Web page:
The Intel® RealSense™ SDK has been discontinued. No ongoing support or updates will be available.
The most recent SDK for the Intel® RealSense™ F200 camera now includes 3D scanning. This is an amazing feature and will allow developers and digital artists to scan in real world objects to use in their projects. One use case is to scan in a real world object and use in Unity. This is a 3 part blog series that will walk you through the process.
In this first step I will show you how to scan an object and convert it to PLY format using MeshLab. This is a step to get the color information from the scan in a useable for other programs like Unity
Below are the follow steps in this series. This post will cover the first 2. For Steps 3 and 4 follow the links once you finish steps in this post
- Scanning using the Intel RealSense SDK 3D scanning code sample
- Converting the OBJ file format to PLY for editing in Blender
- Converting Vertex colors to UV Map and editing your 3D Mesh for lower vertex/poly count in Blender
- Importing for use in Unity
What you need to complete:
- Intel® RealSense camera running on Intel Core 4th gen processor or better using SDK (SDK is free)
- Object scanned via Intel RealSense technology and converted to PLY file (via MeshLab - free)
- Blender (free)
Step 1 of 4:
Using the Intel® RealSense SDK to Scan.
After installing the Intel® RealSense SDK. Go to the Charm Bar in Windows and Search for "RealSense". In the list you will find RealSense SDK Sample Browser. Right click and select Run as Administrator
In the Sample Browser you will see there a Section for Common Samples. These are samples that will work on both the F200 and R200 cameras. Find the Sample called 3D Scan (C++) .
Things to know when 3D Scanning
- The sample is designed to track a rigid 3D object in space thus allowing the object to rotate in front of the camera and tracking it thus allowing it to scan it from multiple sides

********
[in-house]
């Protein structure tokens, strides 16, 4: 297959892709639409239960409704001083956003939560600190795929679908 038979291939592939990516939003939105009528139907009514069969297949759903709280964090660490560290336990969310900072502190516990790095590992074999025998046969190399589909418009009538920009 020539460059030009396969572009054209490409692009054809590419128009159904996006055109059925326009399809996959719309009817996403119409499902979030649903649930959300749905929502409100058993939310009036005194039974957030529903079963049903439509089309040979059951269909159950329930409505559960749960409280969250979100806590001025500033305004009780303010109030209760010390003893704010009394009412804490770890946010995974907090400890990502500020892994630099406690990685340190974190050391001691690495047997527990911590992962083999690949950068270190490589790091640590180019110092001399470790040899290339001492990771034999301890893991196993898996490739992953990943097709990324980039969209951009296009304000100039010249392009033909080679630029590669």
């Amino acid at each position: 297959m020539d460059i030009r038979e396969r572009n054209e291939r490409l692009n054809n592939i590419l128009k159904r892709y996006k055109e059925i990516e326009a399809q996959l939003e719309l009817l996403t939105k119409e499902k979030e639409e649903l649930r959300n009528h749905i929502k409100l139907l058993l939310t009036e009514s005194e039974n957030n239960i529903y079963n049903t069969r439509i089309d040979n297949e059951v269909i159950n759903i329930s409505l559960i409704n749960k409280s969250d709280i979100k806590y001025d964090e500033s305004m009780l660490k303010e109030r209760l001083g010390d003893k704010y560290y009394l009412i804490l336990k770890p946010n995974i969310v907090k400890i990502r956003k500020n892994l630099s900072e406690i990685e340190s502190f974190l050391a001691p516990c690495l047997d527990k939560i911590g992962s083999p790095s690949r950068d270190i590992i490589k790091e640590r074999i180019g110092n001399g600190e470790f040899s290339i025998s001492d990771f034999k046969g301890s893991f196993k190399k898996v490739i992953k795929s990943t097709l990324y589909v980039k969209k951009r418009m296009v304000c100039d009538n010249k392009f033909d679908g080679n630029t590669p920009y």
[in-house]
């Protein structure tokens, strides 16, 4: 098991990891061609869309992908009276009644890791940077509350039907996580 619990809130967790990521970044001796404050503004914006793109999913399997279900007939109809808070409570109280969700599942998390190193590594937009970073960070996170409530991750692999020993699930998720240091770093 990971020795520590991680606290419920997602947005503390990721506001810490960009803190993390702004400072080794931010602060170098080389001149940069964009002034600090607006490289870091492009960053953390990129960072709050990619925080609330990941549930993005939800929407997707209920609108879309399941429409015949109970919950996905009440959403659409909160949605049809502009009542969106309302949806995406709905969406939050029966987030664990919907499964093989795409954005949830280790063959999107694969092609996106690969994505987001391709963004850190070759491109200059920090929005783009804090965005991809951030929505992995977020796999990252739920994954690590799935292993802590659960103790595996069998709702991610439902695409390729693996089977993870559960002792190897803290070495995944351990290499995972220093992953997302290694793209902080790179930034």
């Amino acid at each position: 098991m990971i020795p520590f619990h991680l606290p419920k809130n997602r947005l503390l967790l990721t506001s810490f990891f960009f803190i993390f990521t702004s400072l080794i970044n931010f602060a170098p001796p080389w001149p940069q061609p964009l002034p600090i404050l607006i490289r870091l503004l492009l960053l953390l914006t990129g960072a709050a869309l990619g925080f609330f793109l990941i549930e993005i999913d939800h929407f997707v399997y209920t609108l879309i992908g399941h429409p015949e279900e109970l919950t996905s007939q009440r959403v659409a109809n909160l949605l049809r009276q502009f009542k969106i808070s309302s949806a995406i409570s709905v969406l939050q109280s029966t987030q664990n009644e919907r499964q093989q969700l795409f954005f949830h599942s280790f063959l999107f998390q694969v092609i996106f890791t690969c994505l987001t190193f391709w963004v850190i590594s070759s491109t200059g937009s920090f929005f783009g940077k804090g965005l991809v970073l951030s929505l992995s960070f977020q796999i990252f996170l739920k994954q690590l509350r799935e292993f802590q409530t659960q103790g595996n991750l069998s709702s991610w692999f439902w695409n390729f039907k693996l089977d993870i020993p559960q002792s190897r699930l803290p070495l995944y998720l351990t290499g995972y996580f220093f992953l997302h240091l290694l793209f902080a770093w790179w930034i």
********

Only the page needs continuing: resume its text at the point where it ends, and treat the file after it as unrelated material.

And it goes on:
- If part of the object is rotating and another part is still, it will confuse the tracking algorithm causing a bad scan. ie If you are scanning a human head, do not turn the neck to scan as that will create a bad scan. Instead rotate the entire torso visible to the scan as a solid object.
- You can tip forward, tip back, rotate left, rotate right and around. With practice It is possible to scan an object 360 degrees around
- Scan in an area with even lighting. Avoid shadows as those shadows or specular reflections as they will get baked into your 3D texture
- Select Run from the Sample Browser
- Put the object in front of the camera and you will see it in view of the scanner. Hold it still until the second window pops up.
- Once the second Window pops up, start to rotate the object in one direction, slow then reverse direction and then try to go all the way around. One around, then tip back and tip forward, then hold still. If you are scanning a face, At the last few seconds key your eyes looking forward just over the camera, to get your eyes set in a static position
- When the scan is complete it will open a browser allow you to drag and rotate the image around. The image is saved to your Documents folder as 3Dscan.obj
- Rerun the sample as many times as you like to get a good scan you want to use and clean up for your application or game
Step 2 of 4: Converting to PLY format
The OBJ Format is the default format you get from the scan. You can convert to a PLY using a free tool call MeshLab.
- Download and Install MeshLab (free)
- From the File Menu select Import. Select the 3Dscan.obj file located at the root of your Documents folder
- After importing your object may be on its side. You can left click at the bottom of the object and drag up to rotate the object and examine it. You should see the mesh textured with color. The color information is stored as Vertex Colors, meaning each vertex is colored with the pixels from the RGB camera when the object was scanned.
- From the File Menu select Export Mesh As
- In the dialogue box select Stanford Polygon File Format (*.ply)
- Be sure to save in a directory you can find.
You are now ready to move on to Blender to clean up the mesh and convert the vertex colors to a UV Map
Continue with this post: converting vertex colors to UV Map and edit your 3D Mesh for lower vertex/poly count in Blender
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